- U.S. FCC member Michael O’Rielly holds sought-after vote
- Globalstar wants to serve millions with new airwaves use rules
Globalstar Inc.’s proposal to open new frequencies to smartphones may hinge on a regulator who has publicly backed opposing uses of the airwaves.
Globalstar wants to offer mobile broadband over airwaves now limited to satellite service, and to make use of neighboring airwaves. Wi-Fi and Bluetooth advocates say the plan could cause interference to millions of hearing aids, gaming consoles and cable hotspots and have urged rejection of the plan.
The five-member Federal Communications Commission is voting on Globalstar’s plan, a process that can take days or weeks. FCC Chairman Tom Wheeler, who leads the Democratic majority, backs the plan. A Republican commissioner said he voted against it, and a Democrat is said to also have voted ”no.” If those votes don’t change during internal negotiations, Globalstar’s plan rests in the hands of a Democratic member, who generally supports Wheeler, and Republican Michael O’Rielly, who often votes against the chairman and backs expanded use of Wi-Fi.
“It might come down to him,” said Brent Skorup, a technology policy research fellow at George Mason University’s Mercatus Center in Arlington, Virginia.
O’Rielly, 44, a former congressional staffer, hasn’t said how he’ll vote -- making him and his staff an object of interest for both sides of the debate. On June 3, the day shares dropped by more than half, O’Rielly spoke by telephone with John Kneuer, a Globalstar director and former U.S. telecommunications official, according to a disclosure filing.
The prospect of a third “no” vote pushed Globalstar shares to a record drop last week. Globalstar rose for a second day, closing up 5.6 percent at $1.13.
Groups contacting O’Rielly’s staff in the past week include the Entertainment Software Association, which says operations could be degraded for millions of gaming consoles if Globalstar’s allowed to operate, and the National Cable & Telecommunications Association, which wants to ensure smooth operations for Wi-Fi hotspots established by members including top U.S. cable provider Comcast Corp.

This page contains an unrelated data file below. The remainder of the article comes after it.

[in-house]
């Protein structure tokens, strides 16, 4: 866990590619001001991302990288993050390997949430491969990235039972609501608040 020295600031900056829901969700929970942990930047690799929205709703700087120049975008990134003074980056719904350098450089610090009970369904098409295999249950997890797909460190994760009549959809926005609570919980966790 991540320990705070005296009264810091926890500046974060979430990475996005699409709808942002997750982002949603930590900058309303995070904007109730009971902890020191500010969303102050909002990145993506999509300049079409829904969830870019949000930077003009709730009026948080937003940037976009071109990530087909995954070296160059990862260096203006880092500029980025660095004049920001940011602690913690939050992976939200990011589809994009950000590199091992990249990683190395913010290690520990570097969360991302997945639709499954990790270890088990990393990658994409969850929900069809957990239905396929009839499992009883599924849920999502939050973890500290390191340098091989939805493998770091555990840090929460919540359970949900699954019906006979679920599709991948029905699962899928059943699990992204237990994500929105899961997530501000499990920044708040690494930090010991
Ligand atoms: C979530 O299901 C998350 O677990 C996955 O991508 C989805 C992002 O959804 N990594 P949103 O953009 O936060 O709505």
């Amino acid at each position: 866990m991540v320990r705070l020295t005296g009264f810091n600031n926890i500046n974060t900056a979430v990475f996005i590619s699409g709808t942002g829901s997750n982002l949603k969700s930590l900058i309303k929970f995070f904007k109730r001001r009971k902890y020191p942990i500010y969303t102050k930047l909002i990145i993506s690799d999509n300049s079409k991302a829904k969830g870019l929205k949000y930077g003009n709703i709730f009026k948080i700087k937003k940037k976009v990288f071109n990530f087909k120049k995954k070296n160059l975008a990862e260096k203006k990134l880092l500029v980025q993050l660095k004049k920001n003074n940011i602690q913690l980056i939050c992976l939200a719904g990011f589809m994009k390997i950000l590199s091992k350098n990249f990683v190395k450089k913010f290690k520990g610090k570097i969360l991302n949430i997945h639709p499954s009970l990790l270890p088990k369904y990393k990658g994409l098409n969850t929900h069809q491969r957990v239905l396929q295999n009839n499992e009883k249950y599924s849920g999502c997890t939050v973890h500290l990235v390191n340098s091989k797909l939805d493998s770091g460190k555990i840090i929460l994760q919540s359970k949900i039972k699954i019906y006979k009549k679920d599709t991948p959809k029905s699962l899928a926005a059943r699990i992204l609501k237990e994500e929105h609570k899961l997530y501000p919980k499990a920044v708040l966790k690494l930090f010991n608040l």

Lined up against Globalstar is the Wi-Fi Alliance, which in a June 3 letter asked Wheeler to withdraw the proposal, saying it hadn’t been tested and could “undermine the very foundation” for using unlicensed airwaves. Members of the trade group include software and game console maker Microsoft Corp., chip maker Qualcomm Inc., and Comcast, which operates 14 million Wi-Fi hotspots.
Globalstar based in Covington, Louisiana, has told the FCC that if its plan is approved, it may serve customers through millions of access points, or hotspots. At the end of last year, the company has about 688,000 subscribers to its satellite service, according to an annual filing.
The outpouring of interest reflects a changed circumstance in the use of airwaves, with an increasingly important role played by millions of small devices operating at low power. Wi-Fi hotspots carry video for cable companies and traffic for mobile-phone providers such as AT&T Inc. and Verizon Communications Inc.
Globally, public Wi-Fi hotspots will grow seven-fold, to 432 million, by 2020, according to the Visual Networking Index forecast by Cisco Systems Inc. Wi-Fi and mobile devices will carry most internet traffic, according to the forecast.
Small gadgets have likewise gained a more prominent role before policy makers.
“Five or ten years ago, nobody would have worried about the impact” on frequencies then derided as “junk,” said Harold Feld, senior vice president at Public Knowledge, a Washington-based policy group. Now, Feld said, “You have billions of dollars of investment in Wi-Fi and Bluetooth” and other technologies.
O’Rielly has at times allied himself with Democrat Jessica Rosenworcel, the FCC commissioner who voted against the Globalstar proposal last week, according to a person familiar with the matter who asked not be identified because the voting hasn’t been made public. Last year, the two in a joint statement called for increased airwaves for Wi-Fi. “More needs to be done -- and soon,” the commissioners wrote. They called for testing in a set of airwaves set aside for automobiles that’s separate from those at issue in the Globalstar debate.
In a 2014 statement, O’Rielly lauded an FCC move to ease Wi-Fi congestion. Earlier steps had turned lightly regarded airwaves swaths from “trash into treasure” that host “popular wireless services, the most notable being Wi-Fi and Bluetooth” and including baby monitors, cordless phones and garage door openers, O’Rielly said.
“You could read his statements either way,” Skorup said in an interview. “He certainly speaks highly of Wi-Fi” yet also in one statement expressed reservations about a step the FCC took to protect the technology.
Commissioner Mignon Clyburn, a Democrat, hasn’t cast a vote yet, but often backs Wheeler’s proposals. Republican Ajit Pai announced his “no” vote on June 2, and said the proposal would give “a particular company special rights.” The matter could remain before commissioners for many days, and even those who have voted in the agency’s electronic system could change their votes.
Insulin pumps, heart rate monitors and hearing aids are some products that would suffer “destructive interference” from Globalstar’s proposed use, and the company’s application should be denied, the Bluetooth Special Interest Group said in a June 2 filing at the FCC. Leaders of the group that says it represents 30,000 member companies include executives from tech leader Apple Inc., chipmaker Intel Corp., and network equipment maker Ericsson AB.
Allison Hoffman, a spokeswoman for Globalstar, declined to comment.